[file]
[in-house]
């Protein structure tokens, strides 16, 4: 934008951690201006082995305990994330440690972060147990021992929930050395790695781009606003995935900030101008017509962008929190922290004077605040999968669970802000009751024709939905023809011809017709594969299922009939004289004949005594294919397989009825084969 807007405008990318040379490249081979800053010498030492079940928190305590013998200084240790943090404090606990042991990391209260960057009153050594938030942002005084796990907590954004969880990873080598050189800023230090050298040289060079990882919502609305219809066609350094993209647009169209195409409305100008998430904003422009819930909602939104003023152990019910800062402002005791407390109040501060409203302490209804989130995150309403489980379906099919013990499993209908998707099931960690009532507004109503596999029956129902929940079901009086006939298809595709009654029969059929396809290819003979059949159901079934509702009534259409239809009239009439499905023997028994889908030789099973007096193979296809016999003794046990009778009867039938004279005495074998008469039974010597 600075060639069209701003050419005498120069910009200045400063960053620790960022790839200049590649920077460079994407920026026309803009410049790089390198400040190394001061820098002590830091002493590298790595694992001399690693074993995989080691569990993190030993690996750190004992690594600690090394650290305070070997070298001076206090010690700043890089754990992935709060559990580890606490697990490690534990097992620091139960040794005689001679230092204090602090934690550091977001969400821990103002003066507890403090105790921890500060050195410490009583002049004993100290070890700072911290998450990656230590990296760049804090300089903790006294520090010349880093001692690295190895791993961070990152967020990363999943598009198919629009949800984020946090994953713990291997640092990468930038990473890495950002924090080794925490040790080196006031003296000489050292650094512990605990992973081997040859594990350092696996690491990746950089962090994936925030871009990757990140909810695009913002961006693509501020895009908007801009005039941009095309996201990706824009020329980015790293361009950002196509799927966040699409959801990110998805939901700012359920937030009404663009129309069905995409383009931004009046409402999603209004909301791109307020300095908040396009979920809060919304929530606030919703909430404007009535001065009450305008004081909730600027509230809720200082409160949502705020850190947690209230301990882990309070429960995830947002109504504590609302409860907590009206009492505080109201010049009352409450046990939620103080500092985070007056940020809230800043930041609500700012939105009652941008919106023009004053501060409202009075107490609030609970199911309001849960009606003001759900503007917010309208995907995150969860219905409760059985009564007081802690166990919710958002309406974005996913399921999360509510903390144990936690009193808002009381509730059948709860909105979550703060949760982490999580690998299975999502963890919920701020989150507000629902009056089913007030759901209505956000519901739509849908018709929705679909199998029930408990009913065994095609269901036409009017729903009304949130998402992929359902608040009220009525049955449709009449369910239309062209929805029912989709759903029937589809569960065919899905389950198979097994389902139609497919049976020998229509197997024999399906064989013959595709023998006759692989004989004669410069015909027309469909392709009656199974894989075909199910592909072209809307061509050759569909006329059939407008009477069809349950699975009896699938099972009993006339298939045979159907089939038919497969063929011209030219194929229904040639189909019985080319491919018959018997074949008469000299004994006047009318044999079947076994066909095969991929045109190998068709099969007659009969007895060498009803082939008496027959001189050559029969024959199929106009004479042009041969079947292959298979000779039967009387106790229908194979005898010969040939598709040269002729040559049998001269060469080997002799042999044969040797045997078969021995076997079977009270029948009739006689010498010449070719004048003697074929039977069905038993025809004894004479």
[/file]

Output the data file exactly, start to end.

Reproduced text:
[in-house]
């Protein structure tokens, strides 16, 4: 934008951690201006082995305990994330440690972060147990021992929930050395790695781009606003995935900030101008017509962008929190922290004077605040999968669970802000009751024709939905023809011809017709594969299922009939004289004949005594294919397989009825084969 807007405008990318040379490249081979800053010498030492079940928190305590013998200084240790943090404090606990042991990391209260960057009153050594938030942002005084796990907590954004969880990873080598050189800023230090050298040289060079990882919502609305219809066609350094993209647009169209195409409305100008998430904003422009819930909602939104003023152990019910800062402002005791407390109040501060409203302490209804989130995150309403489980379906099919013990499993209908998707099931960690009532507004109503596999029956129902929940079901009086006939298809595709009654029969059929396809290819003979059949159901079934509702009534259409239809009239009439499905023997028994889908030789099973007096193979296809016999003794046990009778009867039938004279005495074998008469039974010597 600075060639069209701003050419005498120069910009200045400063960053620790960022790839200049590649920077460079994407920026026309803009410049790089390198400040190394001061820098002590830091002493590298790595694992001399690693074993995989080691569990993190030993690996750190004992690594600690090394650290305070070997070298001076206090010690700043890089754990992935709060559990580890606490697990490690534990097992620091139960040794005689001679230092204090602090934690550091977001969400821990103002003066507890403090105790921890500060050195410490009583002049004993100290070890700072911290998450990656230590990296760049804090300089903790006294520090010349880093001692690295190895791993961070990152967020990363999943598009198919629009949800984020946090994953713990291997640092990468930038990473890495950002924090080794925490040790080196006031003296000489050292650094512990605990992973081997040859594990350092696996690491990746950089962090994936925030871009990757990140909810695009913002961006693509501020895009908007801009005039941009095309996201990706824009020329980015790293361009950002196509799927966040699409959801990110998805939901700012359920937030009404663009129309069905995409383009931004009046409402999603209004909301791109307020300095908040396009979920809060919304929530606030919703909430404007009535001065009450305008004081909730600027509230809720200082409160949502705020850190947690209230301990882990309070429960995830947002109504504590609302409860907590009206009492505080109201010049009352409450046990939620103080500092985070007056940020809230800043930041609500700012939105009652941008919106023009004053501060409202009075107490609030609970199911309001849960009606003001759900503007917010309208995907995150969860219905409760059985009564007081802690166990919710958002309406974005996913399921999360509510903390144990936690009193808002009381509730059948709860909105979550703060949760982490999580690998299975999502963890919920701020989150507000629902009056089913007030759901209505956000519901739509849908018709929705679909199998029930408990009913065994095609269901036409009017729903009304949130998402992929359902608040009220009525049955449709009449369910239309062209929805029912989709759903029937589809569960065919899905389950198979097994389902139609497919049976020998229509197997024999399906064989013959595709023998006759692989004989004669410069015909027309469909392709009656199974894989075909199910592909072209809307061509050759569909006329059939407008009477069809349950699975009896699938099972009993006339298939045979159907089939038919497969063929011209030219194929229904040639189909019985080319491919018959018997074949008469000299004994006047009318044999079947076994066909095969991929045109190998068709099969007659009969007895060498009803082939008496027959001189050559029969024959199929106009004479042009041969079947292959298979000779039967009387106790229908194979005898010969040939598709040269002729040559049998001269060469080997002799042999044969040797045997078969021995076997079977009270029948009739006689010498010449070719004048003697074929039977069905038993025809004894004479």